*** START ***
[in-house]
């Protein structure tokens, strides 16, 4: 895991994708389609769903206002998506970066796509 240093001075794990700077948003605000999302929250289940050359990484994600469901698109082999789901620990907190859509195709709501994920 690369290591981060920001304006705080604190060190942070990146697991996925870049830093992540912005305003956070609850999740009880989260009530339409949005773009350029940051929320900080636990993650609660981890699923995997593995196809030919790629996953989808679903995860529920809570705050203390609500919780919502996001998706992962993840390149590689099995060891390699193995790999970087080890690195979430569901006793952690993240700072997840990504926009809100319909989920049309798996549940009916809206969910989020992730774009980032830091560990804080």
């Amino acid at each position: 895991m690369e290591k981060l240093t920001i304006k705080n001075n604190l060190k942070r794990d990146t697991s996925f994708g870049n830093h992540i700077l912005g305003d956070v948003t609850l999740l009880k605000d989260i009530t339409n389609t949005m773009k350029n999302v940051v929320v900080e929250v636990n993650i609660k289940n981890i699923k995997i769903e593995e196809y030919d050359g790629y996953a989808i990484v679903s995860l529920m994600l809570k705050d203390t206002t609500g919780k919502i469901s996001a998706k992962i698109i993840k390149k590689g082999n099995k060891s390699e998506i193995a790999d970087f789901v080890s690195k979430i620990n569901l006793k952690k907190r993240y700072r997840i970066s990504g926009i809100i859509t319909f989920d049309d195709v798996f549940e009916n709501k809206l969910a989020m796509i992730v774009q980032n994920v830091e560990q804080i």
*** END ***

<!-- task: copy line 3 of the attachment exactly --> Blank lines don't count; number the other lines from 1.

């Amino acid at each position: 895991m690369e290591k981060l240093t920001i304006k705080n001075n604190l060190k942070r794990d990146t697991s996925f994708g870049n830093h992540i700077l912005g305003d956070v948003t609850l999740l009880k605000d989260i009530t339409n389609t949005m773009k350029n999302v940051v929320v900080e929250v636990n993650i609660k289940n981890i699923k995997i769903e593995e196809y030919d050359g790629y996953a989808i990484v679903s995860l529920m994600l809570k705050d203390t206002t609500g919780k919502i469901s996001a998706k992962i698109i993840k390149k590689g082999n099995k060891s390699e998506i193995a790999d970087f789901v080890s690195k979430i620990n569901l006793k952690k907190r993240y700072r997840i970066s990504g926009i809100i859509t319909f989920d049309d195709v798996f549940e009916n709501k809206l969910a989020m796509i992730v774009q980032n994920v830091e560990q804080i």